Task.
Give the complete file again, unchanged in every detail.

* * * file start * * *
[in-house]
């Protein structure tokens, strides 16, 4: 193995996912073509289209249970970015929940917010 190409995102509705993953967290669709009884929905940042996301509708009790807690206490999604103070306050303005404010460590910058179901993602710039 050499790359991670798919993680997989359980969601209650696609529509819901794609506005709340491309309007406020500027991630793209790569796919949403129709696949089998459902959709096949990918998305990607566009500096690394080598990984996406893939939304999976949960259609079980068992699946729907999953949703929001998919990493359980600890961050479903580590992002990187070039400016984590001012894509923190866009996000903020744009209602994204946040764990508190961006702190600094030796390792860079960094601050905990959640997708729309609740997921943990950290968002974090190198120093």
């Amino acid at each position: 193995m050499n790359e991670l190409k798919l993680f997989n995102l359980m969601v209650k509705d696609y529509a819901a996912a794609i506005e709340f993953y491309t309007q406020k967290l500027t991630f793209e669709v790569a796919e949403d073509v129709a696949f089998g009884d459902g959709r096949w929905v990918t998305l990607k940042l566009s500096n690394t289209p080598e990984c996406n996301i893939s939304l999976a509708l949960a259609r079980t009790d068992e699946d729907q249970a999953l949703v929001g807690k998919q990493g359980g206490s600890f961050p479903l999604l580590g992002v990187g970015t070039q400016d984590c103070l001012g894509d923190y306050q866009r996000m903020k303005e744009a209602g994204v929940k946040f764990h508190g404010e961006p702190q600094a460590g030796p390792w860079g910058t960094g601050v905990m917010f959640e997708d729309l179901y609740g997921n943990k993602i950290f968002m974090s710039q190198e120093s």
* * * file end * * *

[in-house]
């Protein structure tokens, strides 16, 4: 193995996912073509289209249970970015929940917010 190409995102509705993953967290669709009884929905940042996301509708009790807690206490999604103070306050303005404010460590910058179901993602710039 050499790359991670798919993680997989359980969601209650696609529509819901794609506005709340491309309007406020500027991630793209790569796919949403129709696949089998459902959709096949990918998305990607566009500096690394080598990984996406893939939304999976949960259609079980068992699946729907999953949703929001998919990493359980600890961050479903580590992002990187070039400016984590001012894509923190866009996000903020744009209602994204946040764990508190961006702190600094030796390792860079960094601050905990959640997708729309609740997921943990950290968002974090190198120093």
């Amino acid at each position: 193995m050499n790359e991670l190409k798919l993680f997989n995102l359980m969601v209650k509705d696609y529509a819901a996912a794609i506005e709340f993953y491309t309007q406020k967290l500027t991630f793209e669709v790569a796919e949403d073509v129709a696949f089998g009884d459902g959709r096949w929905v990918t998305l990607k940042l566009s500096n690394t289209p080598e990984c996406n996301i893939s939304l999976a509708l949960a259609r079980t009790d068992e699946d729907q249970a999953l949703v929001g807690k998919q990493g359980g206490s600890f961050p479903l999604l580590g992002v990187g970015t070039q400016d984590c103070l001012g894509d923190y306050q866009r996000m903020k303005e744009a209602g994204v929940k946040f764990h508190g404010e961006p702190q600094a460590g030796p390792w860079g910058t960094g601050v905990m917010f959640e997708d729309l179901y609740g997921n943990k993602i950290f968002m974090s710039q190198e120093s």